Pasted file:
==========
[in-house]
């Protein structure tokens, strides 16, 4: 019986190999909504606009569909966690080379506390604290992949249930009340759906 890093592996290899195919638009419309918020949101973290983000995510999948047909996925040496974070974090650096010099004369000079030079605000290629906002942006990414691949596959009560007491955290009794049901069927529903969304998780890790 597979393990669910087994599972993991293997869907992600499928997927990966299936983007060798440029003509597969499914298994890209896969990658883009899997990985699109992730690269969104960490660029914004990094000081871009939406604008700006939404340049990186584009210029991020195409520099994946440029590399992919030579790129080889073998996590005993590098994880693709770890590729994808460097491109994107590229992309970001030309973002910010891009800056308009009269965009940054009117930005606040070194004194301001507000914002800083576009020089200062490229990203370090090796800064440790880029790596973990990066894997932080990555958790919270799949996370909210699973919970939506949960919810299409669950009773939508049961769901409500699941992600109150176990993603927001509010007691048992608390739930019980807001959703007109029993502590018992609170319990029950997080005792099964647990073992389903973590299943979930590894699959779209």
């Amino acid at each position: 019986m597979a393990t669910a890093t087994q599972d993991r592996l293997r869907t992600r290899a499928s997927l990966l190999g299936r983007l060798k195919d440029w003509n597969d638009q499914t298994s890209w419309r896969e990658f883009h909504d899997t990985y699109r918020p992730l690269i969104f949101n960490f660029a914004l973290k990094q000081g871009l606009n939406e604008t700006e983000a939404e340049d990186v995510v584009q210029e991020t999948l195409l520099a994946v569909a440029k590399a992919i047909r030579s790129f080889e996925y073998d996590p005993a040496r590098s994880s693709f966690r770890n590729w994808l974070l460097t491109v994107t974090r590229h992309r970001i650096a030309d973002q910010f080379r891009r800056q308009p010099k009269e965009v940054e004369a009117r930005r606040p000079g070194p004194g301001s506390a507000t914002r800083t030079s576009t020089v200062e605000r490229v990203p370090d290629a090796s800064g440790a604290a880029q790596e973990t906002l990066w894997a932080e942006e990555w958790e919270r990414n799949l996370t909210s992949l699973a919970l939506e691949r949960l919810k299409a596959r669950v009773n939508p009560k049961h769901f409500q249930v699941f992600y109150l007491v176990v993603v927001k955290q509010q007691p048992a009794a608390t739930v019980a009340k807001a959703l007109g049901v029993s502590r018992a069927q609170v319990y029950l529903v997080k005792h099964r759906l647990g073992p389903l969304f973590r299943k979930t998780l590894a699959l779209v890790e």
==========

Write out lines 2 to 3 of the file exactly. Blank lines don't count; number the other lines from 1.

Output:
């Protein structure tokens, strides 16, 4: 019986190999909504606009569909966690080379506390604290992949249930009340759906 890093592996290899195919638009419309918020949101973290983000995510999948047909996925040496974070974090650096010099004369000079030079605000290629906002942006990414691949596959009560007491955290009794049901069927529903969304998780890790 597979393990669910087994599972993991293997869907992600499928997927990966299936983007060798440029003509597969499914298994890209896969990658883009899997990985699109992730690269969104960490660029914004990094000081871009939406604008700006939404340049990186584009210029991020195409520099994946440029590399992919030579790129080889073998996590005993590098994880693709770890590729994808460097491109994107590229992309970001030309973002910010891009800056308009009269965009940054009117930005606040070194004194301001507000914002800083576009020089200062490229990203370090090796800064440790880029790596973990990066894997932080990555958790919270799949996370909210699973919970939506949960919810299409669950009773939508049961769901409500699941992600109150176990993603927001509010007691048992608390739930019980807001959703007109029993502590018992609170319990029950997080005792099964647990073992389903973590299943979930590894699959779209």
């Amino acid at each position: 019986m597979a393990t669910a890093t087994q599972d993991r592996l293997r869907t992600r290899a499928s997927l990966l190999g299936r983007l060798k195919d440029w003509n597969d638009q499914t298994s890209w419309r896969e990658f883009h909504d899997t990985y699109r918020p992730l690269i969104f949101n960490f660029a914004l973290k990094q000081g871009l606009n939406e604008t700006e983000a939404e340049d990186v995510v584009q210029e991020t999948l195409l520099a994946v569909a440029k590399a992919i047909r030579s790129f080889e996925y073998d996590p005993a040496r590098s994880s693709f966690r770890n590729w994808l974070l460097t491109v994107t974090r590229h992309r970001i650096a030309d973002q910010f080379r891009r800056q308009p010099k009269e965009v940054e004369a009117r930005r606040p000079g070194p004194g301001s506390a507000t914002r800083t030079s576009t020089v200062e605000r490229v990203p370090d290629a090796s800064g440790a604290a880029q790596e973990t906002l990066w894997a932080e942006e990555w958790e919270r990414n799949l996370t909210s992949l699973a919970l939506e691949r949960l919810k299409a596959r669950v009773n939508p009560k049961h769901f409500q249930v699941f992600y109150l007491v176990v993603v927001k955290q509010q007691p048992a009794a608390t739930v019980a009340k807001a959703l007109g049901v029993s502590r018992a069927q609170v319990y029950l529903v997080k005792h099964r759906l647990g073992p389903l969304f973590r299943k979930t998780l590894a699959l779209v890790e």